As we reach chapter 6, we encounter the notorious four horsemen of the Apocalypse. These riders are actual beings that would better be understood as spiritual or angelic beings going out with authority to execute God’s wrath upon the wicked. Obviously, some of these judgments will be accomplished through the actions of men as motivated and empowered by these beings. I hadn’t really thought about the first seal in this context before. Again, preconceived ideas raise their ugly head to prevent gaining a better understanding within the context. It would seem that to be consistent, the first rider would probably better be described as representing Satan going forth to exert his power and influence on the world through the being we call Antichrist. It stands to reason that all of these “riders” are fallen angelic beings that have aligned themselves with Satan.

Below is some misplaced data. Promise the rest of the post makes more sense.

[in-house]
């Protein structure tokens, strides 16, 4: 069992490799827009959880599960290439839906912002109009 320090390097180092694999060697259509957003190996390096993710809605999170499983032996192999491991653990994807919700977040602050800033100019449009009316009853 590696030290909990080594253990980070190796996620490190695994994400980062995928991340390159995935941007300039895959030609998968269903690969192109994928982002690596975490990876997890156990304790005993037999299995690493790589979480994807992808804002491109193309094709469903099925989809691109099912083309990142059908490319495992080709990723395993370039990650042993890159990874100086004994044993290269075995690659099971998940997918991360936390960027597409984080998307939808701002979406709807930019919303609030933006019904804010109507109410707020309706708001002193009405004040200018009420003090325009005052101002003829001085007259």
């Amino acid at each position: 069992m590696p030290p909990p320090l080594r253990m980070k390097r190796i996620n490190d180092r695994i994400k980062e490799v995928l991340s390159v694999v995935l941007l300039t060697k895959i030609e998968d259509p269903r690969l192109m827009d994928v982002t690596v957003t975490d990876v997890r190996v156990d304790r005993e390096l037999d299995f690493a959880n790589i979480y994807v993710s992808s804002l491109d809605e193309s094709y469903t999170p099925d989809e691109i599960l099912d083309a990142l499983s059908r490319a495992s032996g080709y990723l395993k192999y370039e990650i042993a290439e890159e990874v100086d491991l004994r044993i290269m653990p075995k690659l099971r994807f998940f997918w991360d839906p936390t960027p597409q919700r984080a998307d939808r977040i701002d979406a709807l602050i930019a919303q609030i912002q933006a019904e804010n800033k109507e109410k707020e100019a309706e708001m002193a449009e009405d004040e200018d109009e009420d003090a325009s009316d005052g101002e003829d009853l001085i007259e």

The second rider is given empowerment to destroy peace and stir up war among the inhabitants on earth. He is obviously going to utilize several wicked men in accomplishing his objective.

The third rider is empowered to destroy the world’s economy and promote worldwide poverty; again, this will require that he influence wicked men to accomplish his objective.

The fourth rider and his companion, called Death and Hell respectively, go forth with an objective to bring about death through violence, hunger/famine, disease, and wild animals. The scripture indicates that ¼ of the world’s population will die as a result of the actions of these two. Death could not ride alone; more than just our physical body is affected by one’s death. The soul of unbelievers, one’s eternal nature, is taken to Hell/Hades, the temporary abode of these souls until the final judgment. We know that the bodies of believers are “absent from the body, present with the Lord.” (2Corinthians 5:8)